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Which ASX Stocks Are Likely To Be Impacted By The Trade War?

Stuart Lucy

Stuart Lucy is an Investment Specialist at the Australian Stock Report, and has gained exposure to funds management and investment banking throughout his career. He draws on this experience to provide macroeconomic commentary and actionable investment insights to clients. Stuart is responsible for writing reports, is involved in delivering Macrovue webinars and provides general advice to our members on portfolio construction. Stuart currently holds RG146 General and Securities qualifications.

trade-war-share-market

Figure 1: The trade war has continued for longer than a year (Credit Greentech)

The rise of China will undoubtedly change the dynamic of international trade. An ever-growing percentage of the global economy is going to come from a country with a very different outlook to international trade and financial flows than the dominant western powers of today. US President Donald Trump has recently expressed negative sentiment about the possibility for a deal, declaring that planned September negotiations may not go ahead. He has accused China of currency manipulation, unfair trade practices, stealing US intellectual property and taking jobs.

Is there a parallel?

Robert Lighthizer, the U.S. Trade Representative managing American negotiations with China, was instrumental in winning a similar trade dispute with Japan in the 1980s. Looking at the way Lighthizer negotiated with Japan could give us valuable insights into how he will negotiate with China. Most of Trump’s accusations against China were also levelled on Japan, and, as their economic importance grew, the US pushed for Japan to open its economy. Lighthizer was instrumental in getting Japan to sign the Plaza accord, in addition to accepting tariffs and export restrictions to reduce the trade imbalance.

Unlike Japan, China’s one-party political system allows them to plan for the long term, a negotiating advantage Japan did not possess. China is also a much larger economy than Japan competing in a more globalised world, so there are more ways it can hurt the US consumer.

While it is clear China’s protectionism will be much harder to address, Chinese property developers have borrowed heavily in USD denominated debt, are vital to China’s economic development and are hard to bail out. These factors make it difficult for China to weaponize the yuan. Additionally, China needs to open international trade relationships to accelerate its expansion to a service-driven economy, and the Chinese people judge their government by its ability to deliver economic growth.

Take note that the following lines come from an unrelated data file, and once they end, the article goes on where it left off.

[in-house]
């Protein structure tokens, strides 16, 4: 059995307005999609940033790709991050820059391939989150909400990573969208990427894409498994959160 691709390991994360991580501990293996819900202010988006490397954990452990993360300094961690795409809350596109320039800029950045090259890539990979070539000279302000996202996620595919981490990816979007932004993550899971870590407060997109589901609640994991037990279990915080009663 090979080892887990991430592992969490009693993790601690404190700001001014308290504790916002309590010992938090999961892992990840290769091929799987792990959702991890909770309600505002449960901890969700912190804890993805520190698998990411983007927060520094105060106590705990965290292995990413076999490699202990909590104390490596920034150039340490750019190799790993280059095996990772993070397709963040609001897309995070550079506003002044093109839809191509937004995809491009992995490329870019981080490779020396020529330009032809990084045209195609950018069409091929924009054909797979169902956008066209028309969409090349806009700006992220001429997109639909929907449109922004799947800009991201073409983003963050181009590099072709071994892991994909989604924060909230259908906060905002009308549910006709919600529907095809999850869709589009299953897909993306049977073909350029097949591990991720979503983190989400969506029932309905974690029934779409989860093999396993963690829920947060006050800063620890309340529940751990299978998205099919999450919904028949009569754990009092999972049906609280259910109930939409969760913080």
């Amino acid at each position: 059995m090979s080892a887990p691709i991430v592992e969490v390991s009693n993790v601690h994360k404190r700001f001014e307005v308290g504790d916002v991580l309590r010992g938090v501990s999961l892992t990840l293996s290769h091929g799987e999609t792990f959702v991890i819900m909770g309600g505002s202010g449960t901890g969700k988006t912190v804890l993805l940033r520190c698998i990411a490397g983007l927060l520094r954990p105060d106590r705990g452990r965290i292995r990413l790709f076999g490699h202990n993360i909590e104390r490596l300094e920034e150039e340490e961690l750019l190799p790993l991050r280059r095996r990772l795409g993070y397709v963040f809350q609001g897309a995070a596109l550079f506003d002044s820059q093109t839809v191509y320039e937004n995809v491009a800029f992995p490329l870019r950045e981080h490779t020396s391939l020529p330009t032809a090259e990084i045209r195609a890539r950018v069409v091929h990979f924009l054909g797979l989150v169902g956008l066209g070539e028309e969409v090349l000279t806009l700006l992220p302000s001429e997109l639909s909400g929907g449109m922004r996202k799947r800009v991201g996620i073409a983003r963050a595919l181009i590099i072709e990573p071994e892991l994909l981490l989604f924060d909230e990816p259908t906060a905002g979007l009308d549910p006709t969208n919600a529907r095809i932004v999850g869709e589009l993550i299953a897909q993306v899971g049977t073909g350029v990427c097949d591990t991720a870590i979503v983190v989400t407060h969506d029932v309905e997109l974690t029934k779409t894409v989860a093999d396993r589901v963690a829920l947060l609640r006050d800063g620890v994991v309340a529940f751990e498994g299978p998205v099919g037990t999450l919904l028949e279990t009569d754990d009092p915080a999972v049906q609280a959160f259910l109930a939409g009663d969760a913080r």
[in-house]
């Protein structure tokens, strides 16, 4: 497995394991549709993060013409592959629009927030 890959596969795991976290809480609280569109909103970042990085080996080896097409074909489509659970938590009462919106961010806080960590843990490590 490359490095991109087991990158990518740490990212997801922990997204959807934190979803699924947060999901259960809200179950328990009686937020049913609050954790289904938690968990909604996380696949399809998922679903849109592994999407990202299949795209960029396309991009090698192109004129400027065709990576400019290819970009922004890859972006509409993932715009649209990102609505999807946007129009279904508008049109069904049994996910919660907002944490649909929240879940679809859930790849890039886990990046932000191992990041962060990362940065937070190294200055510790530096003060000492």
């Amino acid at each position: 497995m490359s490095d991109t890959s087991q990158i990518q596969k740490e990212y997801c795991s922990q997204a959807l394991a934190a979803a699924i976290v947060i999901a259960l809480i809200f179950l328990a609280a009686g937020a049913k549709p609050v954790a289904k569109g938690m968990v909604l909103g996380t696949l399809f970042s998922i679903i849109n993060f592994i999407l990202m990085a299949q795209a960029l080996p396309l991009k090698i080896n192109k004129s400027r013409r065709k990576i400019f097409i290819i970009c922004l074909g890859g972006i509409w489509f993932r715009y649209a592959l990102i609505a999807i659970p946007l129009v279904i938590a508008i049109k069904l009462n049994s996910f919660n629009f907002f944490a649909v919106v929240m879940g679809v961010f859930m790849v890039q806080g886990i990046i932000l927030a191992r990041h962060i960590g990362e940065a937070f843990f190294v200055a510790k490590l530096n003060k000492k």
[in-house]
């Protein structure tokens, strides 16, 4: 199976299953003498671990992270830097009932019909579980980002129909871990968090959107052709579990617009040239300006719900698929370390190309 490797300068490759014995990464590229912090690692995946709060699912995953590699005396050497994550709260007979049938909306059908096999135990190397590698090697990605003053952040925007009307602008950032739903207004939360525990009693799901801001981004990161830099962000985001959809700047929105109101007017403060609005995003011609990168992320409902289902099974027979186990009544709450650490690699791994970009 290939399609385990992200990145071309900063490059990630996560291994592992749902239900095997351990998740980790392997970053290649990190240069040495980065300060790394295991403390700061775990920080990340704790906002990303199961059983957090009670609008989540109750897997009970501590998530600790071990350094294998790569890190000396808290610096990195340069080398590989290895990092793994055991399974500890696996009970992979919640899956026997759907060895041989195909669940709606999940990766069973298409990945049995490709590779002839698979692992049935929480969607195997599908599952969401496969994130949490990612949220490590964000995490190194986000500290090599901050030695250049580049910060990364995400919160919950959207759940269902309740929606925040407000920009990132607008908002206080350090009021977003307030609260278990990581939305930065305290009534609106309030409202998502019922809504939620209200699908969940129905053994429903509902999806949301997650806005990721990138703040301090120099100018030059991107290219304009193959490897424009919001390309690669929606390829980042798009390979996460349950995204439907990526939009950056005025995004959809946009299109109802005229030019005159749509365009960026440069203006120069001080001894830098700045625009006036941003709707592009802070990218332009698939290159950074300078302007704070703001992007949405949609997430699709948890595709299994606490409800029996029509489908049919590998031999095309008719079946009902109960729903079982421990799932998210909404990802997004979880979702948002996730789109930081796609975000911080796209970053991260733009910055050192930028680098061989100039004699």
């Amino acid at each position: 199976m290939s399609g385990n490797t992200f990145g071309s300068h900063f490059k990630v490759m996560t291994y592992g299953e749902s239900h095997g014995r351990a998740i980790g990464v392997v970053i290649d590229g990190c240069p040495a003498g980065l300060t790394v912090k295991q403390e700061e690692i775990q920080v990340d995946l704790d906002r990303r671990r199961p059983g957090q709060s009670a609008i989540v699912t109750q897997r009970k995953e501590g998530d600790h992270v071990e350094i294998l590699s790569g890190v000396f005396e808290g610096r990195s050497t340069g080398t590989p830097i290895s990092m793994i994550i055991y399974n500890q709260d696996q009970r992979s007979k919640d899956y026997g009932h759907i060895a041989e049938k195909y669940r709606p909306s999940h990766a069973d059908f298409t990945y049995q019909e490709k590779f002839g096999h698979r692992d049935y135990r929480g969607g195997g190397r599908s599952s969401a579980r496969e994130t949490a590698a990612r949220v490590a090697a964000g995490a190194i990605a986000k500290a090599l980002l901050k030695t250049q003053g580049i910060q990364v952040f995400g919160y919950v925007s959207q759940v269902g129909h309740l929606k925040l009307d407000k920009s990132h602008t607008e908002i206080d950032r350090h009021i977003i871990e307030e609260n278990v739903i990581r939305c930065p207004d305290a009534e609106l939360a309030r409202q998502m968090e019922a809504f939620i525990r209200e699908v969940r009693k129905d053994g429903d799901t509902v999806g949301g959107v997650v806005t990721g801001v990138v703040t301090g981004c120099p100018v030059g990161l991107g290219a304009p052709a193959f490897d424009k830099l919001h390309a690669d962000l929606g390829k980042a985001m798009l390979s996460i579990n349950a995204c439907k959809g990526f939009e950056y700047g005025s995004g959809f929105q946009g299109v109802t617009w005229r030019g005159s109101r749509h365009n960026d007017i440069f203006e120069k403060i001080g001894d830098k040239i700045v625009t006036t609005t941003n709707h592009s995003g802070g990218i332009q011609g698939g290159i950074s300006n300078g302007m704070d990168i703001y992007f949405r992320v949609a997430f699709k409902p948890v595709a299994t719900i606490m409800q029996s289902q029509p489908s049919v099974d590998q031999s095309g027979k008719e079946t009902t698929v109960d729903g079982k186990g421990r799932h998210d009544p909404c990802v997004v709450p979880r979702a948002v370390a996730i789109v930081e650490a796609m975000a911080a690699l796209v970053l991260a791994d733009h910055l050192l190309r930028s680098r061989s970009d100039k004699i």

Is too early to call a clear winner, but Donald Trump and Robert Lighthizer are both very seasoned negotiators, which could improve America’s chances.

Which stocks will that effect?

A2 Milk (ASX: A2M) sold off earlier this year, as China ratcheted up regulations on the importation and advertising of foreign infant formula. A2 can no longer advertise infant formula in the 0-12-month-old market segment, and China is set to favour domestic producers which it wants to obtain a 60% market share. Tech/ fintech stocks such as Appen (ASX: APX)Altium (ASX: ALU)Afterpay (ASX: APT)WiseTech (ASX: WTC) and Xero (ASX: XRO) are more volatile than the market, and generally, sell off heavily in times of economic uncertainty.

If the trade war expands to other countries and products or leads to an economic slowdown, the big miners like BHP Billiton (ASX:BHP)Rio Tinto (ASX:RIO) and Fortescue Metals (ASX:FMG) could come under pressure. Blackmores (ASX:BKL) and Treasury Wine Estates (ASX:TWE) are heavily exposed to Chinese imports and will also lose out from broader protectionism and tariff rises.

 


 

Disclaimer:

This article has been prepared by the Australian Stock Report Pty Ltd (AFSL: 301 682. ABN: 94 106 863 978) (“ASR”). ASR is part of Amalgamated Australian Investment Group Limited (AAIG) (ABN: 81 140 208 288 Level 13, 130 Pitt Street, Sydney NSW 2000).

This article is provided for informational purpose only and does not purport to contain all matters relevant to any particular investment or financial instrument. Any market commentary in this communication is not intended to constitute “research” as defined by applicable regulations. Whilst information published on or accessed via this website is believed to be reliable, as far as permitted by law we make no representations as to its ongoing availability, accuracy or completeness. Any quotes or prices used herein are current at the time of preparation. This document and its contents are proprietary information and products of our firm and may not be reproduced or otherwise disseminated in whole or in part without our written consent unless required to by judicial or administrative proceeding. The ultimate decision to proceed with any transaction rests solely with you. We are not acting as your advisor in relation to any information contained herein. Any projections are estimates only and may not be realised in the future.

ASR has no position in any of the stocks mentioned.

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